In that effort we seek to develop local and international partnerships that will establish the HKBU as a leader in interdisciplinary engagement with the challenge of vaccine hesitancy. Apart from potential contributions to real-world vaccine campaigns, we also intend to make theoretical advances in this initiative. Extending the theme of overcoming vaccine hesitancy in Hong Kong, we will strive to develop new analytical approaches and lines of research applicable anywhere. Such research output would of course be extremely valuable.

 

With the resources of six interdisciplinary laboratories at the HKBU we intend to draw on big data analytics, communication, Artificial Intelligence, policy, economics and other areas to support an interdisciplinary analysis of the interconnected factors underlying vaccine hesitancy. From there we should be able to suggest effective and comprehensive solutions. The School of Communication and the Department of Computer Science will lead and coordinate this effort. The latest Research Assessment Exercise affirms the HKBU’s world-leading research position in both areas. HKBU is the top performer in quality of media and communication research. Digital publication of interim research reports will make any findings immediately accessible. In addition to research reports, we will also establish a visual dashboard with up-to-date information about local infections and vaccination progress. We believe this effort will facilitate a coordinated response that not only improves the effectiveness of the battle against vaccine hesitancy, but also helps restore trust and a sense of common purpose in our response to the pandemic.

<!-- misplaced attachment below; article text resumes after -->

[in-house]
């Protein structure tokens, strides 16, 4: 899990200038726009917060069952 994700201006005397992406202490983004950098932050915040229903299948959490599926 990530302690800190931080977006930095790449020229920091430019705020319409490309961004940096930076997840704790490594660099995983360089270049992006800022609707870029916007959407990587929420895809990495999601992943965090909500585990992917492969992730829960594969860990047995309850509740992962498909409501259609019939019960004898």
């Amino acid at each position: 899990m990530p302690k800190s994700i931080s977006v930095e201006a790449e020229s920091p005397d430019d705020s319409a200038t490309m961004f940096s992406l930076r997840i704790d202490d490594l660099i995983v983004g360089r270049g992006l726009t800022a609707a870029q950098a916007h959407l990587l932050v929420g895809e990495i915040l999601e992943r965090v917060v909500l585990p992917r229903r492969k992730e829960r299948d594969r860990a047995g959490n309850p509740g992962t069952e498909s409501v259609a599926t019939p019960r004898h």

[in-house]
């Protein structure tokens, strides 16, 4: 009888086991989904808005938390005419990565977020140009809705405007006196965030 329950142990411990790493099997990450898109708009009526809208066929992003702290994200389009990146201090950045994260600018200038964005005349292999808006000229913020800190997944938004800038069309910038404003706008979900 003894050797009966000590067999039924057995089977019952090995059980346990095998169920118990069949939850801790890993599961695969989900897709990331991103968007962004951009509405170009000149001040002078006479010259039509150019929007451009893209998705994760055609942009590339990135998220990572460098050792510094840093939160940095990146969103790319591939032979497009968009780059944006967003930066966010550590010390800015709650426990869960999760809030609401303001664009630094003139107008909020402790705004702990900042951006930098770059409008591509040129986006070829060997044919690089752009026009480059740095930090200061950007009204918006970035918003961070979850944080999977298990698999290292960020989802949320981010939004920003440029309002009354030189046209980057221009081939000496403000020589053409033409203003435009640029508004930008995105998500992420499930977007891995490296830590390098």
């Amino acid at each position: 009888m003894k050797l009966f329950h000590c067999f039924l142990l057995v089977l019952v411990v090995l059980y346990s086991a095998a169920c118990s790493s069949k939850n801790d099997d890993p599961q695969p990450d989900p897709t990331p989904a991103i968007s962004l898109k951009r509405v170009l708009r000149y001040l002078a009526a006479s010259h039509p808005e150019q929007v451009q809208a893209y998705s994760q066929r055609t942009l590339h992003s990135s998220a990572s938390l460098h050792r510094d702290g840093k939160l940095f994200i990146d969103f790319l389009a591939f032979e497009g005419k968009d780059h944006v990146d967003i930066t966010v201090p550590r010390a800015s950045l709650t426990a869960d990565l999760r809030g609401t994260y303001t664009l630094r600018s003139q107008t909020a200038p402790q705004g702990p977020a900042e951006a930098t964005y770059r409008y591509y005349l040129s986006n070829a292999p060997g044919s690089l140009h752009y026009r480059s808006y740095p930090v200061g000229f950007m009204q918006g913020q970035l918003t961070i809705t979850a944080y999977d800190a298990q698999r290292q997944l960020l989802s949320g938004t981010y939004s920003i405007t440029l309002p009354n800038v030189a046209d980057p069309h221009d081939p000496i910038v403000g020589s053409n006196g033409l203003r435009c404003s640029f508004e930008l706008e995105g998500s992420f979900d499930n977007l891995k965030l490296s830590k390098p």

1 Hong Kong Government. https://www.covidvaccine.gov.hk/zh-HK/

 

Daily vaccine dose forecasting using Facebook Prophet

 prediction image

 

Black points: reported number; blue line: predicted curve with 95% CI

 

 

Vaccine Hesitancy Study Reports

 

The COVID-19 Vaccination Intention and Confidence in Hong Kong Reporting Public Opinion Polls—Part 1

 

Initiated by HKBU’s “Overcoming Vaccine Hesitancy in Hong Kong” (OVH) research project, a rolling telephone survey of Hong Kong people’s attitudes and opinions towards vaccination and other relevant topics is being conducted in six consecutive weeks from July 2021 to August 2021, on a random sampling basis. With the survey data at different time points, we hope to provide insights for the Government and other stakeholders on how to make strategic decisions.

 

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Understanding Vaccine Hesitancy in Hong Kong

 

Dr Stephanie Jean Tsang, Assistant Professor at the Department of Communication Studies at Hong Kong Baptist University, conducted an online survey of 1,654 Hong Kong citizens aged 18 or above between 22 June 2021 and 30 June 2021. The survey was designed to gather information on the respondents’ intention to receive a COVID-19 vaccine, their perceptions regarding misinformation (“fake news”) during the pandemic, and, in particular, the reasons for vaccine hesitancy. A quota sampling method was used to select participants based on gender and age. The following is a summary of the basic demographic information of the respondents

 

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COVID-19 Vaccination Misinformation and the Clarification by the Public Sectors in Hong Kong 2